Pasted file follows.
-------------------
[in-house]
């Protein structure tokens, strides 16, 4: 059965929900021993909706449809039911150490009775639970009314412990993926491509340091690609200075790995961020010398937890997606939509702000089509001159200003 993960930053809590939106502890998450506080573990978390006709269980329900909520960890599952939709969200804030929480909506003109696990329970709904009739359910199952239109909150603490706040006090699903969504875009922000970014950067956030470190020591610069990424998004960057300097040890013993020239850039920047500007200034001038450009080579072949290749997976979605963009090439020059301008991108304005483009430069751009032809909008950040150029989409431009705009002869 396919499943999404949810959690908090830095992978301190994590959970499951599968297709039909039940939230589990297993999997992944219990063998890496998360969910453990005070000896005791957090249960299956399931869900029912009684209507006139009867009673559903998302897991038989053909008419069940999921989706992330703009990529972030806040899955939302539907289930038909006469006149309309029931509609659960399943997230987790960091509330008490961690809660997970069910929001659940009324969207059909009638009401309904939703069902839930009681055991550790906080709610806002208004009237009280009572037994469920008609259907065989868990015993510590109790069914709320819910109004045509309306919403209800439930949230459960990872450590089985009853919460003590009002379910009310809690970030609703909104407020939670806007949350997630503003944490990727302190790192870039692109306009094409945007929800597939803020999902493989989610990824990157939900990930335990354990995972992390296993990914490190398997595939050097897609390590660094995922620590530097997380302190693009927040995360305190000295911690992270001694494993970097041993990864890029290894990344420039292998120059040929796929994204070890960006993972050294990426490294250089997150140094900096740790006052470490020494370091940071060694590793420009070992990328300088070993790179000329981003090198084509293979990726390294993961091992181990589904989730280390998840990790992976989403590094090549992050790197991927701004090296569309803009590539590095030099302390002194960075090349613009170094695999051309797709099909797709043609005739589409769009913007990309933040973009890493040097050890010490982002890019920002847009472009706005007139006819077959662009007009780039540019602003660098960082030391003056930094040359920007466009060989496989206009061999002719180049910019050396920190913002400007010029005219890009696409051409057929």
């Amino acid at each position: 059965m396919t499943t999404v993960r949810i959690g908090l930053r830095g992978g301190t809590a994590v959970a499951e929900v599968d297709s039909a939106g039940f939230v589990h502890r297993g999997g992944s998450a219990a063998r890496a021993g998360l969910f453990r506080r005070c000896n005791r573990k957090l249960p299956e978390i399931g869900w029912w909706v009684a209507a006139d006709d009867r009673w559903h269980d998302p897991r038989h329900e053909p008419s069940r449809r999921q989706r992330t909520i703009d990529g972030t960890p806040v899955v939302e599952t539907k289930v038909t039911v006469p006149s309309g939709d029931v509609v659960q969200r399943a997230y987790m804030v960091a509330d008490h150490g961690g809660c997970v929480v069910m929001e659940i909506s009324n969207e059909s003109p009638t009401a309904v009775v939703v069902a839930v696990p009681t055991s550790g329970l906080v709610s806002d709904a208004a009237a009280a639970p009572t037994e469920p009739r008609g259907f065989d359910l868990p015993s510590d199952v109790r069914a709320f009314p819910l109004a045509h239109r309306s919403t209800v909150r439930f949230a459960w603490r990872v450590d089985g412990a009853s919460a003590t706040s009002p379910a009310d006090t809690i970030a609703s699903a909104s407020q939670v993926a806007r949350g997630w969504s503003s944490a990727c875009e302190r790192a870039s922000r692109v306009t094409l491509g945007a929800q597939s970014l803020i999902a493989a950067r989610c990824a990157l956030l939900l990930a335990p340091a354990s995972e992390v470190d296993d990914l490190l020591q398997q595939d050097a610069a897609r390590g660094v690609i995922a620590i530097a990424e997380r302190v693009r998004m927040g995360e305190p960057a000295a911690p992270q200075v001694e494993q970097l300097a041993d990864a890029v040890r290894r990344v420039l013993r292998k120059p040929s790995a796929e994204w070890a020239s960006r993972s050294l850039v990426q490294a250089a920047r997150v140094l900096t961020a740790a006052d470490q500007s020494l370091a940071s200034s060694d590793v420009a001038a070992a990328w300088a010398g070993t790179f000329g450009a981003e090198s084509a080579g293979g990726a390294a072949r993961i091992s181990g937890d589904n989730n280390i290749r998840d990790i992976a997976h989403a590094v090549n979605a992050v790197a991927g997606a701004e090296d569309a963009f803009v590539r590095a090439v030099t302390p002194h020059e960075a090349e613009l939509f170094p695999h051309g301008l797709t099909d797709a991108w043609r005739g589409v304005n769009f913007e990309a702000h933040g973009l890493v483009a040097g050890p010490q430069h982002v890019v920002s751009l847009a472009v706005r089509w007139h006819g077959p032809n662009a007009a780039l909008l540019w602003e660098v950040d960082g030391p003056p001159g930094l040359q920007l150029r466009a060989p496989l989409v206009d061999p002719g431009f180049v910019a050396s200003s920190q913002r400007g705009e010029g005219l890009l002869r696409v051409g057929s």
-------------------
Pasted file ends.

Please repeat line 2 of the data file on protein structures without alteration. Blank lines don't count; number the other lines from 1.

């Protein structure tokens, strides 16, 4: 059965929900021993909706449809039911150490009775639970009314412990993926491509340091690609200075790995961020010398937890997606939509702000089509001159200003 993960930053809590939106502890998450506080573990978390006709269980329900909520960890599952939709969200804030929480909506003109696990329970709904009739359910199952239109909150603490706040006090699903969504875009922000970014950067956030470190020591610069990424998004960057300097040890013993020239850039920047500007200034001038450009080579072949290749997976979605963009090439020059301008991108304005483009430069751009032809909008950040150029989409431009705009002869 396919499943999404949810959690908090830095992978301190994590959970499951599968297709039909039940939230589990297993999997992944219990063998890496998360969910453990005070000896005791957090249960299956399931869900029912009684209507006139009867009673559903998302897991038989053909008419069940999921989706992330703009990529972030806040899955939302539907289930038909006469006149309309029931509609659960399943997230987790960091509330008490961690809660997970069910929001659940009324969207059909009638009401309904939703069902839930009681055991550790906080709610806002208004009237009280009572037994469920008609259907065989868990015993510590109790069914709320819910109004045509309306919403209800439930949230459960990872450590089985009853919460003590009002379910009310809690970030609703909104407020939670806007949350997630503003944490990727302190790192870039692109306009094409945007929800597939803020999902493989989610990824990157939900990930335990354990995972992390296993990914490190398997595939050097897609390590660094995922620590530097997380302190693009927040995360305190000295911690992270001694494993970097041993990864890029290894990344420039292998120059040929796929994204070890960006993972050294990426490294250089997150140094900096740790006052470490020494370091940071060694590793420009070992990328300088070993790179000329981003090198084509293979990726390294993961091992181990589904989730280390998840990790992976989403590094090549992050790197991927701004090296569309803009590539590095030099302390002194960075090349613009170094695999051309797709099909797709043609005739589409769009913007990309933040973009890493040097050890010490982002890019920002847009472009706005007139006819077959662009007009780039540019602003660098960082030391003056930094040359920007466009060989496989206009061999002719180049910019050396920190913002400007010029005219890009696409051409057929």